Neoliberalism and the Moral Economy of Fraud

Front Cover
David Whyte, Jörg Wiegratz
Routledge, May 26, 2016 - Business & Economics - 276 pages

There is evidence that economic fraud has, in recent years, become routine activity in the economies of both high- and low-income countries. Many business sectors in today's global economy are rife with economic crime.

Neoliberalism and the Moral Economy of Fraud shows how neoliberal policies, reforms, ideas, social relations and practices have engendered a type of sociocultural change across the globe which is facilitating widespread fraud. This book investigates the moral worlds of fraud in different social and geographical settings, and shows how contemporary fraud is not the outcome of just a few ‘bad apples’. Authors from a range of disciplines including sociology, anthropology and political science, social policy and economics, employ case studies from the Global North and Global South to explore how particular values, morals and standards of behaviour rendered dominant by neoliberalism are encouraging the proliferation of fraud.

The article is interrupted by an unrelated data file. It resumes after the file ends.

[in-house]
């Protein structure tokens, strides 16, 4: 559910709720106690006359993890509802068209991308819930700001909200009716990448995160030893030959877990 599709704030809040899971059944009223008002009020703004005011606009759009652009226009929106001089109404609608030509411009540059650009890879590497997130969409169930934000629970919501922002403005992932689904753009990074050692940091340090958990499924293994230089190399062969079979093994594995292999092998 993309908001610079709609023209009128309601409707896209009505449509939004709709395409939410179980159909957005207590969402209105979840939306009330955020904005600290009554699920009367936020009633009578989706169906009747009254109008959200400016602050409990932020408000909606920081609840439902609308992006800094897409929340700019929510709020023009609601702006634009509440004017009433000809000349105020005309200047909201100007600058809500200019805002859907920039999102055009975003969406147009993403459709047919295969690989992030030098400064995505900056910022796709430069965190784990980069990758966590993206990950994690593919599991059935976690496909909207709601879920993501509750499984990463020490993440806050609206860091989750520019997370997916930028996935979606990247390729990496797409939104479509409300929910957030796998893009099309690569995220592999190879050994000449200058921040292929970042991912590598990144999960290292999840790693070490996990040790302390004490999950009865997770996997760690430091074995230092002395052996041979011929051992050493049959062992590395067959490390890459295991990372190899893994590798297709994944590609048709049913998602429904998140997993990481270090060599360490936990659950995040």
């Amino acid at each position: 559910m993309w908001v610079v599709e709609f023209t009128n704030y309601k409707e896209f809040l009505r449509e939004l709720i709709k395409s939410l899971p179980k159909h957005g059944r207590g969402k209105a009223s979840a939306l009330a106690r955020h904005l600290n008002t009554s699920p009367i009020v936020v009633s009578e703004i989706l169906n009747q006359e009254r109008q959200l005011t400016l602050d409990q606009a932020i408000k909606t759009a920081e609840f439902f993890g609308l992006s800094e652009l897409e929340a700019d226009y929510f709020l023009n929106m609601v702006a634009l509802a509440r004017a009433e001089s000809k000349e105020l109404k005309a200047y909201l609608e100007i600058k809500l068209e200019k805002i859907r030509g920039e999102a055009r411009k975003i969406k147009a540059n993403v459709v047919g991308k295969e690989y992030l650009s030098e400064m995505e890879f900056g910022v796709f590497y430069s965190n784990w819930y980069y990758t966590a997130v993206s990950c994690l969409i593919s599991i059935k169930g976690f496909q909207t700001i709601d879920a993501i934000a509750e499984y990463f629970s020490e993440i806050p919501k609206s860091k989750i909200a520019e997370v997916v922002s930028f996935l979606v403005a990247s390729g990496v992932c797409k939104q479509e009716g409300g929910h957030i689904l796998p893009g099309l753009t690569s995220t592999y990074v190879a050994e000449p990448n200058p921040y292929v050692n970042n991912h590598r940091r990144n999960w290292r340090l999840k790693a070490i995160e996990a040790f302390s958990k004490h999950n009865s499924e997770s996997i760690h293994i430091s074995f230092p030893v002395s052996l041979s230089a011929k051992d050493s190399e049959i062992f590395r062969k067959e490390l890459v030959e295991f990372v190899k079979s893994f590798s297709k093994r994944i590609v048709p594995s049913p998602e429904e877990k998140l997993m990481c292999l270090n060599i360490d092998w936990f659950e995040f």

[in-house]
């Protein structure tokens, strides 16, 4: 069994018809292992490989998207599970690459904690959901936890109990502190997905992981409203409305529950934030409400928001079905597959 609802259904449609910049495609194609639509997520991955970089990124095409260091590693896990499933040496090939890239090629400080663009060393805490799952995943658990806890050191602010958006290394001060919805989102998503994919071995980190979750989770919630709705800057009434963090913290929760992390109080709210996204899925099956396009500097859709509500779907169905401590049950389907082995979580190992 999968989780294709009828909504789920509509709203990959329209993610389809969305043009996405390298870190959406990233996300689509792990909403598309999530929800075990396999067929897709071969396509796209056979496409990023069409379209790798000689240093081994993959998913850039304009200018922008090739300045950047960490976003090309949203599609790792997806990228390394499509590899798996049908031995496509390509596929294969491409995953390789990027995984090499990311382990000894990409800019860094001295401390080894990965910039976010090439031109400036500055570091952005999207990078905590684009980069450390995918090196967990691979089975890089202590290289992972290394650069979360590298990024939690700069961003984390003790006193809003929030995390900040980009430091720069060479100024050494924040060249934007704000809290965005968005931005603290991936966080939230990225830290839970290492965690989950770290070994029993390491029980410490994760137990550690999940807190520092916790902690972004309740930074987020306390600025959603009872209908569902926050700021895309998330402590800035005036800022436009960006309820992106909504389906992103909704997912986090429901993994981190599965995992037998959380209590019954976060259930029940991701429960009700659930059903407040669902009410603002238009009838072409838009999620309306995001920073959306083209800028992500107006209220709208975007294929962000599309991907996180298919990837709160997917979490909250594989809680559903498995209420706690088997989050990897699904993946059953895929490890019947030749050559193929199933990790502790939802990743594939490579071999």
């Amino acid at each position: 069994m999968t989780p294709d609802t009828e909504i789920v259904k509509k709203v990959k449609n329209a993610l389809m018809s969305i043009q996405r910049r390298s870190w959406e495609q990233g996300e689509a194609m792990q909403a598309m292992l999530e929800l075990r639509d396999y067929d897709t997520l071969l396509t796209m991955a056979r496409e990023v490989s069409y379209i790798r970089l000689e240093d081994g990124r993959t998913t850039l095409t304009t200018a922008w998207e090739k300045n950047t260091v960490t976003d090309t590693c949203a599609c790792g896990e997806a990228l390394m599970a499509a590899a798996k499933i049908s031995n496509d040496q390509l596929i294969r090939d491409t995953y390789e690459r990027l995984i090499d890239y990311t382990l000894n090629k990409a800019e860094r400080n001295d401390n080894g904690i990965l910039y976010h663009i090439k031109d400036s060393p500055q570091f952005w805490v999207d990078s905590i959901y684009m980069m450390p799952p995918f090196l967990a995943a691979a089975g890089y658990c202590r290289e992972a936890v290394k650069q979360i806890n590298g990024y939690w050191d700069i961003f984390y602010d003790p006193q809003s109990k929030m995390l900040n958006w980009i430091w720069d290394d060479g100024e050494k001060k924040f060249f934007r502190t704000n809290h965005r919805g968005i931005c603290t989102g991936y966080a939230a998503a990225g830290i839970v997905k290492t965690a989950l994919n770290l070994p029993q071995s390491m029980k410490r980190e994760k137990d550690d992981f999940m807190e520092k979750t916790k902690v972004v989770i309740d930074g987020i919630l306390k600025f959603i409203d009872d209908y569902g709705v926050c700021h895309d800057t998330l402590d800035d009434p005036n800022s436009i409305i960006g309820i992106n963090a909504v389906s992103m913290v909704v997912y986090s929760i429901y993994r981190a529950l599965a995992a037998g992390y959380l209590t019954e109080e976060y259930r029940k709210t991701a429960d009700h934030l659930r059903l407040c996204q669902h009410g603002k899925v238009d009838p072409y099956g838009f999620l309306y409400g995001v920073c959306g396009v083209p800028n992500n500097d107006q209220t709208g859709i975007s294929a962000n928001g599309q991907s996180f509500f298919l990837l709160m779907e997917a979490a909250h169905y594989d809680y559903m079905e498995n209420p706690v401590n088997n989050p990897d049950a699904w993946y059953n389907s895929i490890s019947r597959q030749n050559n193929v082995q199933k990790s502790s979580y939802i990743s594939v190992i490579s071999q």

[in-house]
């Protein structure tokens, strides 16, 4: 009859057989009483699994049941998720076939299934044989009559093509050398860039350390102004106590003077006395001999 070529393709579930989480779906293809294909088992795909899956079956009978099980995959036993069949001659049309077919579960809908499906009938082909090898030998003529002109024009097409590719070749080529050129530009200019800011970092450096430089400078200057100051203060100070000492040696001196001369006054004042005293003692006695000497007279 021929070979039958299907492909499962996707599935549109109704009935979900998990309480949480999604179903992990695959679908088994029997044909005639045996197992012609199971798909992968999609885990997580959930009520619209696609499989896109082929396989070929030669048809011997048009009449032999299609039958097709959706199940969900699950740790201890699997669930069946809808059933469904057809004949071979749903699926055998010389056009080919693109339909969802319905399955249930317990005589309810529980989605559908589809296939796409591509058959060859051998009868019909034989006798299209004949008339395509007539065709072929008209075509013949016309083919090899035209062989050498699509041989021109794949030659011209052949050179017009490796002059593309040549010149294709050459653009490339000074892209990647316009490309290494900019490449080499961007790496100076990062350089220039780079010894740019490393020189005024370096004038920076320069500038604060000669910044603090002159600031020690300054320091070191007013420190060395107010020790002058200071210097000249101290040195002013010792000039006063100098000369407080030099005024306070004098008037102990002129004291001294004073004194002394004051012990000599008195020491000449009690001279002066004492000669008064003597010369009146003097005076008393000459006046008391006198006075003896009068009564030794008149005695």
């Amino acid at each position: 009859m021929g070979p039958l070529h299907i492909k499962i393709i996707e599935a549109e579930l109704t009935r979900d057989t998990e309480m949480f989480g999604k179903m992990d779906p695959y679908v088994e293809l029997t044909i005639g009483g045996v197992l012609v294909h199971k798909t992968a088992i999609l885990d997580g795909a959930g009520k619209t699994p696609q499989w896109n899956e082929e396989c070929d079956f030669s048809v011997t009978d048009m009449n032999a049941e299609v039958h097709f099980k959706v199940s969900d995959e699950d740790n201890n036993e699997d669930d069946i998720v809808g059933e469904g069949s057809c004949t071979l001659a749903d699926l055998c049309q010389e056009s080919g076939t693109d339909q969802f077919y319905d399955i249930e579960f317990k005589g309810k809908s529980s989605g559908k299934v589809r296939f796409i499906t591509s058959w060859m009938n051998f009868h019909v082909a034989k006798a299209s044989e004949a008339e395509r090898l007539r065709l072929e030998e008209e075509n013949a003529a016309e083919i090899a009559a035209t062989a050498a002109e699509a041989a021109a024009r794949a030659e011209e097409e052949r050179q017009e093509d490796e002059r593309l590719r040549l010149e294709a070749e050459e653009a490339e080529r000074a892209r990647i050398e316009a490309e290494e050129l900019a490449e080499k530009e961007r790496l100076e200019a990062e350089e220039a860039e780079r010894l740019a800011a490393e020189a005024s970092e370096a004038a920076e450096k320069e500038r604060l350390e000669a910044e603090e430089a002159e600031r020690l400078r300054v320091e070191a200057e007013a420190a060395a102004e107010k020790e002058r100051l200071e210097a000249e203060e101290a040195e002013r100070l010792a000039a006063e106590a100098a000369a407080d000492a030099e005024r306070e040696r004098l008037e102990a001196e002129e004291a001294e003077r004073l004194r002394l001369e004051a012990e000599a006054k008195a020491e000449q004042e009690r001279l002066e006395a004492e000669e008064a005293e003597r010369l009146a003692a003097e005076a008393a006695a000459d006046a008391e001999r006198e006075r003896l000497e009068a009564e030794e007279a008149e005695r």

This book will be indispensable for those who are interested in political economy, development studies, economics, anthropology, sociology and criminology.

 

Contents

List of tables
Neoliberalism moral economy and fraud
Economic wrong and economic debate in the neoliberal
morality plays and the renewal of business as usual
Moral economy unearned income and legalized corruption
professionals
Do they do evil? The moral economy of tax professionals
the case of
Entrepreneurialism corruption and moral order in the criminal
commercial insurance and moralities in South Africa
neoliberalism and the moral economies
Pentecostal religious discourses pyramidal
change in Argentinas sweatshop business
public sector reform bureaucrats
materialistic bosses and the support for bribery
The moral economy of neoliberal fraud

Transnational tobacco companies and the moral economy of cigarette
Troika austerity and the reluctant resort to criminality in Greece

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About the author (2016)

David Whyte is Professor of Socio-legal Studies at the University of Liverpool, UK.

Jörg Wiegratz is Lecturer in Political Economy of Global Development at the University of Leeds, UK.